Have you ever thought about approaching any of the various pet magazines like Bark or Cat Fancy to do a story about you? I think if you got in front of dog/cat owners and explained that if they donated a few dollars today to help develop the drug now that it might save their pet's life in the future.

cassiepets8 karma

We are approaching several publications next week to get the word out. Anemia affects so many dogs and cats that our hope is if we can get in front of enough people, we can raise enough capital to get to the next milestone. Every little bit helps.

Five million sounds crazy, but an equivalent human drug would cost close to 1 Billion. Comparatively, animal drugs are inexpensive to develop.

Regarding a starting point for your idea, the FDA center for veterinary medicine has a primer on how to get started. This is where I began then journey. At least you can understand the regulatory process, which guides your development project.

A few of us read your initial post and like your idea. There is definitely an market for it. We wish you luck. If we can help guide you we are happy to do so.

JoinedReddit4KelsAma3 karma

Thank you both so much for your help!

I'm going to spread the word about what you're doing.

Honestly, with social media, the internet etc. - I believe that there must be a simple and better way for people like you to get the support you need - and fast.

All I can think of is as a pet owner - I would donate $1... $5... now - to make sure that if my pets need your medicine in the future they will have the opportunity. $1 from 1 million people - now you're in business!

Have you ever thought about approaching youtubers? Like Grav3yardGirl (she has a cat!) or Bethany Mota (she has a dog!) or the Fowler Sisters (they basically have a zoo!)? They have tons of followers (millions) and a great platform for getting the word out. You could ask them to volunteer some air time in a video to explain your project and ask for a small donation.

And yes - when I interned at my University my boss would run full speed to any meeting that had free food! : )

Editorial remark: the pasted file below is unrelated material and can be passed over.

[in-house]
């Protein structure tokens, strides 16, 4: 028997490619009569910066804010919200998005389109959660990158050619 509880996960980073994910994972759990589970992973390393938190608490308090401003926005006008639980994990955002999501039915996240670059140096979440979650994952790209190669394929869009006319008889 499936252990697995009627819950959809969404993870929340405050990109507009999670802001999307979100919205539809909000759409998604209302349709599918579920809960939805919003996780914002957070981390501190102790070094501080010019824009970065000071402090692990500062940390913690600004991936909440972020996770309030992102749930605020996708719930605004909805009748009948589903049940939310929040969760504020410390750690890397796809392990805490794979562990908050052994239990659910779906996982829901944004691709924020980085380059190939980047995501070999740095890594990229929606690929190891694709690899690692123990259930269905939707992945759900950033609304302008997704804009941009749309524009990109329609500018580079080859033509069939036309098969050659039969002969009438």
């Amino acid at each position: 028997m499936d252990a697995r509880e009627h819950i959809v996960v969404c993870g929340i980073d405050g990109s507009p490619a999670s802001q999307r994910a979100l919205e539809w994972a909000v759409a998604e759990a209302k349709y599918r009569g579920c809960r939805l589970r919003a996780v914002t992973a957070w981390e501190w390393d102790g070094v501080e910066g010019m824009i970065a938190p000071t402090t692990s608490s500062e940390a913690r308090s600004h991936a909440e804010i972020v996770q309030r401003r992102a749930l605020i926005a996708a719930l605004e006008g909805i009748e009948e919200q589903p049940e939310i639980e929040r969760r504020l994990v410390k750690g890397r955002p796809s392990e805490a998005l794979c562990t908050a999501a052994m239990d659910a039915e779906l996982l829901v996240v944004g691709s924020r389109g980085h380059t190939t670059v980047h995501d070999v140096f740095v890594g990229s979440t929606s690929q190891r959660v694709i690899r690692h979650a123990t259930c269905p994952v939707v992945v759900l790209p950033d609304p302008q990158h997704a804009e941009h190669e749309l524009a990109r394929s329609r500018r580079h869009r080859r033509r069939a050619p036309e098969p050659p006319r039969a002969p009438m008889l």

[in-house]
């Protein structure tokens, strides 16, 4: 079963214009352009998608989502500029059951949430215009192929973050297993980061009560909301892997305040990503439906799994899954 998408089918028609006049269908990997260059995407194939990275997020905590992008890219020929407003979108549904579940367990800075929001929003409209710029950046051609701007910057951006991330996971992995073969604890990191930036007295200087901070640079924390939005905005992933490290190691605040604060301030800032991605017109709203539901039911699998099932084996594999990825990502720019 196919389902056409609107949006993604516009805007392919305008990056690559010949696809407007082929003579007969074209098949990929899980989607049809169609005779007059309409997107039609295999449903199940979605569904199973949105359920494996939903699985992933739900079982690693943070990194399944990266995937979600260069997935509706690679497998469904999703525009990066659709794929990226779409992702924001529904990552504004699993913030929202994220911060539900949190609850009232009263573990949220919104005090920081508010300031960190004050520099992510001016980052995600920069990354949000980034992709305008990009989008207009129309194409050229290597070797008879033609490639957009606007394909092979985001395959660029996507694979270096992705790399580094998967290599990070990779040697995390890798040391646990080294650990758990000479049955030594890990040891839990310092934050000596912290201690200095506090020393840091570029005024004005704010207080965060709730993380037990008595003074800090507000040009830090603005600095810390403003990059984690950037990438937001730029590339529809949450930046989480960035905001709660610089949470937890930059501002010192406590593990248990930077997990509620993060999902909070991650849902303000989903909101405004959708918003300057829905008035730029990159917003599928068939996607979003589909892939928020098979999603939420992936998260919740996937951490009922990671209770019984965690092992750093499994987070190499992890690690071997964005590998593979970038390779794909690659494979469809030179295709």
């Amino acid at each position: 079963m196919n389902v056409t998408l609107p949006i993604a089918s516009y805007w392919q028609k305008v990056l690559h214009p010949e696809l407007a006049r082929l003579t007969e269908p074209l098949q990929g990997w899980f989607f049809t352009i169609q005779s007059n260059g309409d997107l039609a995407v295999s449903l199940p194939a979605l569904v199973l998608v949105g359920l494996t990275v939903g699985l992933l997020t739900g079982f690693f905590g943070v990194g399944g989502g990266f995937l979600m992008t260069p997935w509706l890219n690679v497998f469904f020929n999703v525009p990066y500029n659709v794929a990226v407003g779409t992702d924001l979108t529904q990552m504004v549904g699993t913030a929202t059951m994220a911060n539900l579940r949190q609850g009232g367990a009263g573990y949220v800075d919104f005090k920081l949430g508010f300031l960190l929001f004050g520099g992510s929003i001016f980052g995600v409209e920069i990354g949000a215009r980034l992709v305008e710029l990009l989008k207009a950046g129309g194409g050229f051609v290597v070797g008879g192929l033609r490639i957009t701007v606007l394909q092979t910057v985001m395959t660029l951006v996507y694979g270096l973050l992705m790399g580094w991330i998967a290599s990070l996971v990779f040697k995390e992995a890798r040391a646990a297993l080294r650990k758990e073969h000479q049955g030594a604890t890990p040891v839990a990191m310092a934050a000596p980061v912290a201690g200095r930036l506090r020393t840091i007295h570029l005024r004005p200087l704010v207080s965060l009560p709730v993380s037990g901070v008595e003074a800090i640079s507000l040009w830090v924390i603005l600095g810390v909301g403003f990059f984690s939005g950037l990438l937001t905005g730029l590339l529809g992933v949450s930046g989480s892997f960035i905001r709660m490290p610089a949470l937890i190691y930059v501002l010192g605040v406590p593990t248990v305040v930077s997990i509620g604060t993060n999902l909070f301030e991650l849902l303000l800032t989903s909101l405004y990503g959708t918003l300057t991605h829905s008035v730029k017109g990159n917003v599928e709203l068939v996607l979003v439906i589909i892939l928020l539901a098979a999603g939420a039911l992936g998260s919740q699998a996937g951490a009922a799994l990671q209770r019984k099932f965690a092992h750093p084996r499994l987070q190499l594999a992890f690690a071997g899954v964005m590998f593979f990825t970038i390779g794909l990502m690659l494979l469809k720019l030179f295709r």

Wishing you the best.

cassiepets4 karma

Thank you so much for your kind words and encouragement. There needs to be a better solution for anemic cats and dogs. We hope that if we can reach enough people, we can achieve a critical mass that allows us to complete development of this medication.

achillebro3 karma

Where do you get grants for your research? Is it difficult to gather money for developing veterinarian drugs?

cassiepets3 karma

We have applied for several grants from animal foundations. Some universities also have grants, but often the research has to be done on campus. NIH has a competitive SBIR grant, of which the center for veterinary medicine is a participant.

theplotbot2 karma

Hello there! Great AMA. I fully support your work and research. I have been a veterinary assistant at a small animal emergency/specialty hospital for about a year and a half and am nearly done with my pre requisites for veterinary school. I spend a lot of time shadowing our internal medicine team as that is my primary interest. My question for you since I have so little experience with the current drugs out there is what is the known incidence of side effects using the human drugs? I know of at least three IM patients in our practice who have done well on darbopoetin, but as I am not always able to be present for their visits I have no idea about their progress at home, etc, over the long term.

More of a "just wondering" sort of Q! Thanks!!

cassiepets1 karma

No one can predict which animals will have this reaction to human anemia drugs. However, it appears that the frequency and amount of dose have an impact. Because Darbepoetin is given less frequently, and in smaller doses, the immune response occurs less often than with Epogen. Darbepoetin is newer, and there is less research available, so it is tough to know for sure what percentage have a reaction to it. The handful of studies available show that animals could react to Darbepoetin 10 - 15% of the time, as opposed to Epogen, where the immune response rate is up to 50% after 6 months of dosing.

Kulhu2 karma

Do you test on animals?

cassiepets6 karma

At this point, we are manipulating cells only. In order to receive FDA approval, we will have to test on a small number of animals. We will need to prove that what we are making is safe and effective before making it available to pet owners. I must admit, the animal testing part of this project makes me uncomfortable, although it is not as bad as it sounds. Years ago, when testing for toxicity, a very high dose was administered, followed by necropsy if the animal did not survive. Newer FDA regulations only require a multitude of the recommended dose to prove that the drug is safe, and necropsy is no longer required. Also, there are strict rules that must be followed regarding animal welfare during the course of the study, and often, animals are adopted out after a single trial.